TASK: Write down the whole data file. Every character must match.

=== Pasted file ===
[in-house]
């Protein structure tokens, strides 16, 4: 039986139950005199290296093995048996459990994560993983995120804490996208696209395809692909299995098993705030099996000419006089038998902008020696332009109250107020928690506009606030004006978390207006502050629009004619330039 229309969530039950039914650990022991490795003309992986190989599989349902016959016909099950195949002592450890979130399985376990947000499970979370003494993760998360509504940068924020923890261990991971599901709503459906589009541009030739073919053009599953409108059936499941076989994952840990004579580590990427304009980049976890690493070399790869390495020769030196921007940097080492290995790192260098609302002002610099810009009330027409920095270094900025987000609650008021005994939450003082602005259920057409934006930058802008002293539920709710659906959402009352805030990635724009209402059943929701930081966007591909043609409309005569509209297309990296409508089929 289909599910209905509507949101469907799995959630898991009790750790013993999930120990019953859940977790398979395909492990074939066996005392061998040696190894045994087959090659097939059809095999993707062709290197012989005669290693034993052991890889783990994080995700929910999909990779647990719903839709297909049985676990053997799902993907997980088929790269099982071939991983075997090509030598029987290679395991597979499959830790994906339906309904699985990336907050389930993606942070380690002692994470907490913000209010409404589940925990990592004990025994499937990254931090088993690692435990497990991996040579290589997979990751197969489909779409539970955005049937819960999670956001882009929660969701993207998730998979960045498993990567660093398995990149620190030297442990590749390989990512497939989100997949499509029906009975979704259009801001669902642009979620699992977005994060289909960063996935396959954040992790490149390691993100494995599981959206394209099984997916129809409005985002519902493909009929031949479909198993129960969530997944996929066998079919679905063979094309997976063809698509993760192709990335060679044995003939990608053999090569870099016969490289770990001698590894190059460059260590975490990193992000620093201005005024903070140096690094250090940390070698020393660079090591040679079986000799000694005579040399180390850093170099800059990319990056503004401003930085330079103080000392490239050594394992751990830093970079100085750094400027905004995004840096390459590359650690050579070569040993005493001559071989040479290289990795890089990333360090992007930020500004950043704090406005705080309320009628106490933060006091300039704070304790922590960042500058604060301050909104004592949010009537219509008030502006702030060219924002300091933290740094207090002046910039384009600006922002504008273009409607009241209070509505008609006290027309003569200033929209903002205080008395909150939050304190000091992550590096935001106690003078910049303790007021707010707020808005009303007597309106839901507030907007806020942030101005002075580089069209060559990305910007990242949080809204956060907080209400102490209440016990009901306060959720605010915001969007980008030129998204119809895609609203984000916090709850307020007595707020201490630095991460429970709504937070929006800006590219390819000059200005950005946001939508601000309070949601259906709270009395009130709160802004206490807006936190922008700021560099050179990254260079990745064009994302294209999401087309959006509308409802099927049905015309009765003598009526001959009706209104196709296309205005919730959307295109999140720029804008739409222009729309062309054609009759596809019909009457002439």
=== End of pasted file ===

[in-house]
């Protein structure tokens, strides 16, 4: 039986139950005199290296093995048996459990994560993983995120804490996208696209395809692909299995098993705030099996000419006089038998902008020696332009109250107020928690506009606030004006978390207006502050629009004619330039 229309969530039950039914650990022991490795003309992986190989599989349902016959016909099950195949002592450890979130399985376990947000499970979370003494993760998360509504940068924020923890261990991971599901709503459906589009541009030739073919053009599953409108059936499941076989994952840990004579580590990427304009980049976890690493070399790869390495020769030196921007940097080492290995790192260098609302002002610099810009009330027409920095270094900025987000609650008021005994939450003082602005259920057409934006930058802008002293539920709710659906959402009352805030990635724009209402059943929701930081966007591909043609409309005569509209297309990296409508089929 289909599910209905509507949101469907799995959630898991009790750790013993999930120990019953859940977790398979395909492990074939066996005392061998040696190894045994087959090659097939059809095999993707062709290197012989005669290693034993052991890889783990994080995700929910999909990779647990719903839709297909049985676990053997799902993907997980088929790269099982071939991983075997090509030598029987290679395991597979499959830790994906339906309904699985990336907050389930993606942070380690002692994470907490913000209010409404589940925990990592004990025994499937990254931090088993690692435990497990991996040579290589997979990751197969489909779409539970955005049937819960999670956001882009929660969701993207998730998979960045498993990567660093398995990149620190030297442990590749390989990512497939989100997949499509029906009975979704259009801001669902642009979620699992977005994060289909960063996935396959954040992790490149390691993100494995599981959206394209099984997916129809409005985002519902493909009929031949479909198993129960969530997944996929066998079919679905063979094309997976063809698509993760192709990335060679044995003939990608053999090569870099016969490289770990001698590894190059460059260590975490990193992000620093201005005024903070140096690094250090940390070698020393660079090591040679079986000799000694005579040399180390850093170099800059990319990056503004401003930085330079103080000392490239050594394992751990830093970079100085750094400027905004995004840096390459590359650690050579070569040993005493001559071989040479290289990795890089990333360090992007930020500004950043704090406005705080309320009628106490933060006091300039704070304790922590960042500058604060301050909104004592949010009537219509008030502006702030060219924002300091933290740094207090002046910039384009600006922002504008273009409607009241209070509505008609006290027309003569200033929209903002205080008395909150939050304190000091992550590096935001106690003078910049303790007021707010707020808005009303007597309106839901507030907007806020942030101005002075580089069209060559990305910007990242949080809204956060907080209400102490209440016990009901306060959720605010915001969007980008030129998204119809895609609203984000916090709850307020007595707020201490630095991460429970709504937070929006800006590219390819000059200005950005946001939508601000309070949601259906709270009395009130709160802004206490807006936190922008700021560099050179990254260079990745064009994302294209999401087309959006509308409802099927049905015309009765003598009526001959009706209104196709296309205005919730959307295109999140720029804008739409222009729309062309054609009759596809019909009457002439």